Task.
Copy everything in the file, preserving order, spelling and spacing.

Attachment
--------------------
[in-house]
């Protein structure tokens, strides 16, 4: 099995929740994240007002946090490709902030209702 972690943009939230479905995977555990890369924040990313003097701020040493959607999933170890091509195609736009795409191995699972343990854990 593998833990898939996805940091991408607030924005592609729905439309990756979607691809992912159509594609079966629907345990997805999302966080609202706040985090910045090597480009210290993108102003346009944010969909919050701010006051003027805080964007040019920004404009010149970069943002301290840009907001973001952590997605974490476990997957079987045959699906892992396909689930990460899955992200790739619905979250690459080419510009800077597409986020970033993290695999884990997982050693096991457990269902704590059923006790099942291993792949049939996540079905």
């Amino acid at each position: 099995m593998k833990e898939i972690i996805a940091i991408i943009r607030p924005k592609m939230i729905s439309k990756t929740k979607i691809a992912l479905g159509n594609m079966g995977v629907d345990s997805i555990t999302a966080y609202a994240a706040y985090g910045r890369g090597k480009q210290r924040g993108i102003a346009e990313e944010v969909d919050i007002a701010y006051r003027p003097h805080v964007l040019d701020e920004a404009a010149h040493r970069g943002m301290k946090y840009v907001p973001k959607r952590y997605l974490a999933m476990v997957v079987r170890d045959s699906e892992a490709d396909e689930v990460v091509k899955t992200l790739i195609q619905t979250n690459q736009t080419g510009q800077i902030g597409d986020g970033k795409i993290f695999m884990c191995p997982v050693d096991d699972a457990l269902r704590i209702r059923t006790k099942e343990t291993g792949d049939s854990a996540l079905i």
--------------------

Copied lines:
[in-house]
């Protein structure tokens, strides 16, 4: 099995929740994240007002946090490709902030209702 972690943009939230479905995977555990890369924040990313003097701020040493959607999933170890091509195609736009795409191995699972343990854990 593998833990898939996805940091991408607030924005592609729905439309990756979607691809992912159509594609079966629907345990997805999302966080609202706040985090910045090597480009210290993108102003346009944010969909919050701010006051003027805080964007040019920004404009010149970069943002301290840009907001973001952590997605974490476990997957079987045959699906892992396909689930990460899955992200790739619905979250690459080419510009800077597409986020970033993290695999884990997982050693096991457990269902704590059923006790099942291993792949049939996540079905």
């Amino acid at each position: 099995m593998k833990e898939i972690i996805a940091i991408i943009r607030p924005k592609m939230i729905s439309k990756t929740k979607i691809a992912l479905g159509n594609m079966g995977v629907d345990s997805i555990t999302a966080y609202a994240a706040y985090g910045r890369g090597k480009q210290r924040g993108i102003a346009e990313e944010v969909d919050i007002a701010y006051r003027p003097h805080v964007l040019d701020e920004a404009a010149h040493r970069g943002m301290k946090y840009v907001p973001k959607r952590y997605l974490a999933m476990v997957v079987r170890d045959s699906e892992a490709d396909e689930v990460v091509k899955t992200l790739i195609q619905t979250n690459q736009t080419g510009q800077i902030g597409d986020g970033k795409i993290f695999m884990c191995p997982v050693d096991d699972a457990l269902r704590i209702r059923t006790k099942e343990t291993g792949d049939s854990a996540l079905i």